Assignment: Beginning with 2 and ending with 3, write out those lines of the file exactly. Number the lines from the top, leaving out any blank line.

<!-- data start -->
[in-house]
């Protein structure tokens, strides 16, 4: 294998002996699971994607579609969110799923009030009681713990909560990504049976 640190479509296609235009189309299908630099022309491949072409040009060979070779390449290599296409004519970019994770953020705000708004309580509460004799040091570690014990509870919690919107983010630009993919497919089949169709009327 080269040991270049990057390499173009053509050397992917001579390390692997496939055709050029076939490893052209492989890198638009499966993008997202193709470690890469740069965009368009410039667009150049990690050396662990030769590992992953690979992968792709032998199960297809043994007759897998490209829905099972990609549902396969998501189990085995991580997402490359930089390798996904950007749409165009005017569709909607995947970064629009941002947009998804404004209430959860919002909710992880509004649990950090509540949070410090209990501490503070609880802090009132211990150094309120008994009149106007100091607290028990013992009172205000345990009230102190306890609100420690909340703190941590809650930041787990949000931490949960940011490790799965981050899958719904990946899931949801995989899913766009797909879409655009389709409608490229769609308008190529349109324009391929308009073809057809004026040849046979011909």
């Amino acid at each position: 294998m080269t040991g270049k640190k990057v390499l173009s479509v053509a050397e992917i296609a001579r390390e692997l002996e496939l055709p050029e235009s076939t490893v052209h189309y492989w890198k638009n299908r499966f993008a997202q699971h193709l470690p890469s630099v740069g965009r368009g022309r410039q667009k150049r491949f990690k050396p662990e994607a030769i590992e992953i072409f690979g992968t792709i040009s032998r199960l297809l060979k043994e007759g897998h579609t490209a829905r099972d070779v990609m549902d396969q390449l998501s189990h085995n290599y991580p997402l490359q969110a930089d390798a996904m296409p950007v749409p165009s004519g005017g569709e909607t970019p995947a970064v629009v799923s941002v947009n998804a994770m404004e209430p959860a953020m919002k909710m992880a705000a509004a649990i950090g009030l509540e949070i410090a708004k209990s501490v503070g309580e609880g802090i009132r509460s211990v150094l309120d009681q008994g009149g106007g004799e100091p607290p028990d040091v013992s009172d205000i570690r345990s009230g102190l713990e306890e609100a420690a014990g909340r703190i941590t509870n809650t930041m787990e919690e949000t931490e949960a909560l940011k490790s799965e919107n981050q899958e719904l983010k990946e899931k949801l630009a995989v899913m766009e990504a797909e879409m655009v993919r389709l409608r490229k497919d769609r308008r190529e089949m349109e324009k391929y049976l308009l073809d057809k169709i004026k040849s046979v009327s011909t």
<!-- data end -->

């Protein structure tokens, strides 16, 4: 294998002996699971994607579609969110799923009030009681713990909560990504049976 640190479509296609235009189309299908630099022309491949072409040009060979070779390449290599296409004519970019994770953020705000708004309580509460004799040091570690014990509870919690919107983010630009993919497919089949169709009327 080269040991270049990057390499173009053509050397992917001579390390692997496939055709050029076939490893052209492989890198638009499966993008997202193709470690890469740069965009368009410039667009150049990690050396662990030769590992992953690979992968792709032998199960297809043994007759897998490209829905099972990609549902396969998501189990085995991580997402490359930089390798996904950007749409165009005017569709909607995947970064629009941002947009998804404004209430959860919002909710992880509004649990950090509540949070410090209990501490503070609880802090009132211990150094309120008994009149106007100091607290028990013992009172205000345990009230102190306890609100420690909340703190941590809650930041787990949000931490949960940011490790799965981050899958719904990946899931949801995989899913766009797909879409655009389709409608490229769609308008190529349109324009391929308009073809057809004026040849046979011909």
């Amino acid at each position: 294998m080269t040991g270049k640190k990057v390499l173009s479509v053509a050397e992917i296609a001579r390390e692997l002996e496939l055709p050029e235009s076939t490893v052209h189309y492989w890198k638009n299908r499966f993008a997202q699971h193709l470690p890469s630099v740069g965009r368009g022309r410039q667009k150049r491949f990690k050396p662990e994607a030769i590992e992953i072409f690979g992968t792709i040009s032998r199960l297809l060979k043994e007759g897998h579609t490209a829905r099972d070779v990609m549902d396969q390449l998501s189990h085995n290599y991580p997402l490359q969110a930089d390798a996904m296409p950007v749409p165009s004519g005017g569709e909607t970019p995947a970064v629009v799923s941002v947009n998804a994770m404004e209430p959860a953020m919002k909710m992880a705000a509004a649990i950090g009030l509540e949070i410090a708004k209990s501490v503070g309580e609880g802090i009132r509460s211990v150094l309120d009681q008994g009149g106007g004799e100091p607290p028990d040091v013992s009172d205000i570690r345990s009230g102190l713990e306890e609100a420690a014990g909340r703190i941590t509870n809650t930041m787990e919690e949000t931490e949960a909560l940011k490790s799965e919107n981050q899958e719904l983010k990946e899931k949801l630009a995989v899913m766009e990504a797909e879409m655009v993919r389709l409608r490229k497919d769609r308008r190529e089949m349109e324009k391929y049976l308009l073809d057809k169709i004026k040849s046979v009327s011909t």